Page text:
It’s a small-business success story forged against challenges ranging from the 2008 recession to competition from large national players to the unique financial and operational issues that confront minority women business owners. She has persevered not only by growing her own company but also by becoming a respected voice helping fellow minority entrepreneurs access the resources they need.

Lancaster Packaging can source industrial packaging, often with military specifications, from multiple suppliers with which it has built relationships over the years. The company also keeps a supply of packaging in its Hudson warehouse to help clients who need it quickly. Certain sizes and types of packaging built to military specs can take time to order from a custom shop - having it available in Lancaster's warehouse allows a quick drop shipment.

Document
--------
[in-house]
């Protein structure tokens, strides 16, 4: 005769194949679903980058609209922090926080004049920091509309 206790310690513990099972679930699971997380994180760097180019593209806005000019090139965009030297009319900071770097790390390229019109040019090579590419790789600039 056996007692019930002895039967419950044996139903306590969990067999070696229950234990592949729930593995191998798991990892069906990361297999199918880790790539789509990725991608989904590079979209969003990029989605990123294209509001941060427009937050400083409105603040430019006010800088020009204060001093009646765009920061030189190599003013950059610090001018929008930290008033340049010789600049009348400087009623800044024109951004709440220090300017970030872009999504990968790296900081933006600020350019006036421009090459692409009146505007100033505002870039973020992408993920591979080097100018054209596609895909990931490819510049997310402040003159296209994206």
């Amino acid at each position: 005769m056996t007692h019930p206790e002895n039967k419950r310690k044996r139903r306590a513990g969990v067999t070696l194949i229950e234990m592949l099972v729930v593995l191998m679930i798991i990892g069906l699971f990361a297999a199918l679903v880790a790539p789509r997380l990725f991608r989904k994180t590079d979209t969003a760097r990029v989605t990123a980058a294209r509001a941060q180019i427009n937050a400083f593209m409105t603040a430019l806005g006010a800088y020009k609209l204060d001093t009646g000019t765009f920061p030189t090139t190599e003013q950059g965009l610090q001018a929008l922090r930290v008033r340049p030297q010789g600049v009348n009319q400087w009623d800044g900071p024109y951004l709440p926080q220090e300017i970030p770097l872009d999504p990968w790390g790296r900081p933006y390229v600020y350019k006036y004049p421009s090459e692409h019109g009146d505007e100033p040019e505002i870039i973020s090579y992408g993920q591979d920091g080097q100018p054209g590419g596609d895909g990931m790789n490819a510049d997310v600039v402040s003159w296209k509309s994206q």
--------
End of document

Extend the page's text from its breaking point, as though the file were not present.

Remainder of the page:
Faced with increasing competition in the packaging space from logistics and trucking companies, and after losing her biggest customer in 2005 (a bank that was bought out by a larger bank), Lancaster was forced to reinvent her business model.

She launched a procurement services division in 2008 that focused her services on unique items companies purchase once but likely won't again. That allows procurement managers to focus on their core purchasing, while outsourcing smaller bits to Lancaster.

"This is stuff that comes up that's unexpected that they may never buy from that supplier again," she told the Worcester Business Journal. "(Procurement managers) don't want to deal with a $20 flashlight someone needs in Alabama. That's what we do."